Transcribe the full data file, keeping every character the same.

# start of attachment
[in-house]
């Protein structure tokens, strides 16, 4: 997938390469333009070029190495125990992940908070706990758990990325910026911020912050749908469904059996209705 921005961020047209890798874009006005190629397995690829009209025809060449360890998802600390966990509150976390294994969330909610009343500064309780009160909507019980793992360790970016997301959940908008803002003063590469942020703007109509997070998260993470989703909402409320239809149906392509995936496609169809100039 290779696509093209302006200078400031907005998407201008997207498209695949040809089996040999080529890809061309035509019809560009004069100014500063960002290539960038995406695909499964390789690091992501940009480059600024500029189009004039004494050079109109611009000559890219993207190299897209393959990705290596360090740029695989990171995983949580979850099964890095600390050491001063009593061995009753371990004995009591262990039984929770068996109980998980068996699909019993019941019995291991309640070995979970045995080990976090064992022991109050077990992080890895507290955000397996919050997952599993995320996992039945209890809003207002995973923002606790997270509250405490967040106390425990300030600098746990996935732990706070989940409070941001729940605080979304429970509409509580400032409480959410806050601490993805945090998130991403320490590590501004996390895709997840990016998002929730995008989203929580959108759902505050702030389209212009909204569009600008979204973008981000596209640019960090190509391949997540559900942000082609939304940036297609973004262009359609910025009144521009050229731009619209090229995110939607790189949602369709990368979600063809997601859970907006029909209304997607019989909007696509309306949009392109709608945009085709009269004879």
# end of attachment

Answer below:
[in-house]
């Protein structure tokens, strides 16, 4: 997938390469333009070029190495125990992940908070706990758990990325910026911020912050749908469904059996209705 921005961020047209890798874009006005190629397995690829009209025809060449360890998802600390966990509150976390294994969330909610009343500064309780009160909507019980793992360790970016997301959940908008803002003063590469942020703007109509997070998260993470989703909402409320239809149906392509995936496609169809100039 290779696509093209302006200078400031907005998407201008997207498209695949040809089996040999080529890809061309035509019809560009004069100014500063960002290539960038995406695909499964390789690091992501940009480059600024500029189009004039004494050079109109611009000559890219993207190299897209393959990705290596360090740029695989990171995983949580979850099964890095600390050491001063009593061995009753371990004995009591262990039984929770068996109980998980068996699909019993019941019995291991309640070995979970045995080990976090064992022991109050077990992080890895507290955000397996919050997952599993995320996992039945209890809003207002995973923002606790997270509250405490967040106390425990300030600098746990996935732990706070989940409070941001729940605080979304429970509409509580400032409480959410806050601490993805945090998130991403320490590590501004996390895709997840990016998002929730995008989203929580959108759902505050702030389209212009909204569009600008979204973008981000596209640019960090190509391949997540559900942000082609939304940036297609973004262009359609910025009144521009050229731009619209090229995110939607790189949602369709990368979600063809997601859970907006029909209304997607019989909007696509309306949009392109709608945009085709009269004879």